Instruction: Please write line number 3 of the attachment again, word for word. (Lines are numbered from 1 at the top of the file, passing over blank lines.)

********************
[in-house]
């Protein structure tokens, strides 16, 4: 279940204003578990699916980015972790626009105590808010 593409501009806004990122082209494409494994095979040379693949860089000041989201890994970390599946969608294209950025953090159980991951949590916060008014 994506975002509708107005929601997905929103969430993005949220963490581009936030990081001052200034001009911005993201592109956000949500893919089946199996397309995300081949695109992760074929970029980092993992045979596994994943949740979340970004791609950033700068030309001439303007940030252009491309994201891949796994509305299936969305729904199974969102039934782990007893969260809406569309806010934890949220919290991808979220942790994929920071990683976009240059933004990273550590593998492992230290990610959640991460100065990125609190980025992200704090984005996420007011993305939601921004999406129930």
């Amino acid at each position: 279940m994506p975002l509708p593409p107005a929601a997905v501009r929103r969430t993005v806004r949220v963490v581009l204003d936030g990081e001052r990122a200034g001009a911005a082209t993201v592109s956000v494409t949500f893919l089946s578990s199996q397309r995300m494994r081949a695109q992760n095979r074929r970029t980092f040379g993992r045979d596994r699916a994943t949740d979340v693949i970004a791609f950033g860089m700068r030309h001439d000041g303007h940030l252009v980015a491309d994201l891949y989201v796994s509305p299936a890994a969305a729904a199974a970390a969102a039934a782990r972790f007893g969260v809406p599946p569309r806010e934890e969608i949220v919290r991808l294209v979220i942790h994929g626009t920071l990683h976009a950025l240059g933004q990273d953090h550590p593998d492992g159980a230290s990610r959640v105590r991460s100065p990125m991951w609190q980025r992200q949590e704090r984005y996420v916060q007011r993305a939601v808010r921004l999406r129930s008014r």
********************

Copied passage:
């Amino acid at each position: 279940m994506p975002l509708p593409p107005a929601a997905v501009r929103r969430t993005v806004r949220v963490v581009l204003d936030g990081e001052r990122a200034g001009a911005a082209t993201v592109s956000v494409t949500f893919l089946s578990s199996q397309r995300m494994r081949a695109q992760n095979r074929r970029t980092f040379g993992r045979d596994r699916a994943t949740d979340v693949i970004a791609f950033g860089m700068r030309h001439d000041g303007h940030l252009v980015a491309d994201l891949y989201v796994s509305p299936a890994a969305a729904a199974a970390a969102a039934a782990r972790f007893g969260v809406p599946p569309r806010e934890e969608i949220v919290r991808l294209v979220i942790h994929g626009t920071l990683h976009a950025l240059g933004q990273d953090h550590p593998d492992g159980a230290s990610r959640v105590r991460s100065p990125m991951w609190q980025r992200q949590e704090r984005y996420v916060q007011r993305a939601v808010r921004l999406r129930s008014r």